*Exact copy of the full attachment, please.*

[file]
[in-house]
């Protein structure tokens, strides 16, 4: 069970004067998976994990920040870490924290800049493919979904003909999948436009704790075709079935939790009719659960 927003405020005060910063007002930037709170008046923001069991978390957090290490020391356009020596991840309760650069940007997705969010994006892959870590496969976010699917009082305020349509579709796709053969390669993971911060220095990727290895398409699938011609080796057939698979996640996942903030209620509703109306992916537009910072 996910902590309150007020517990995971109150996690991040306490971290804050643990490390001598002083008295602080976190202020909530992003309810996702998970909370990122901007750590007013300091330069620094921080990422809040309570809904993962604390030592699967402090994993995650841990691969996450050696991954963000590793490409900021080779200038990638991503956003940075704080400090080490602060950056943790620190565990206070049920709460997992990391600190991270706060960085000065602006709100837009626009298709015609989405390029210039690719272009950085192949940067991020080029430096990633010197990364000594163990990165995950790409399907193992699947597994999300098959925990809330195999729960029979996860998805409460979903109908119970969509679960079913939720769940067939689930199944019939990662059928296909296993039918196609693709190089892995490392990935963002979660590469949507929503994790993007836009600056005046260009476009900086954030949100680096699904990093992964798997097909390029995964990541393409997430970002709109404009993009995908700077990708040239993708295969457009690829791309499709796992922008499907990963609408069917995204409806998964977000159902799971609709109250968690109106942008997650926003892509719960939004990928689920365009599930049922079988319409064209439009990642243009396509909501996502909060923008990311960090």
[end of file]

[in-house]
């Protein structure tokens, strides 16, 4: 069970004067998976994990920040870490924290800049493919979904003909999948436009704790075709079935939790009719659960 927003405020005060910063007002930037709170008046923001069991978390957090290490020391356009020596991840309760650069940007997705969010994006892959870590496969976010699917009082305020349509579709796709053969390669993971911060220095990727290895398409699938011609080796057939698979996640996942903030209620509703109306992916537009910072 996910902590309150007020517990995971109150996690991040306490971290804050643990490390001598002083008295602080976190202020909530992003309810996702998970909370990122901007750590007013300091330069620094921080990422809040309570809904993962604390030592699967402090994993995650841990691969996450050696991954963000590793490409900021080779200038990638991503956003940075704080400090080490602060950056943790620190565990206070049920709460997992990391600190991270706060960085000065602006709100837009626009298709015609989405390029210039690719272009950085192949940067991020080029430096990633010197990364000594163990990165995950790409399907193992699947597994999300098959925990809330195999729960029979996860998805409460979903109908119970969509679960079913939720769940067939689930199944019939990662059928296909296993039918196609693709190089892995490392990935963002979660590469949507929503994790993007836009600056005046260009476009900086954030949100680096699904990093992964798997097909390029995964990541393409997430970002709109404009993009995908700077990708040239993708295969457009690829791309499709796992922008499907990963609408069917995204409806998964977000159902799971609709109250968690109106942008997650926003892509719960939004990928689920365009599930049922079988319409064209439009990642243009396509909501996502909060923008990311960090």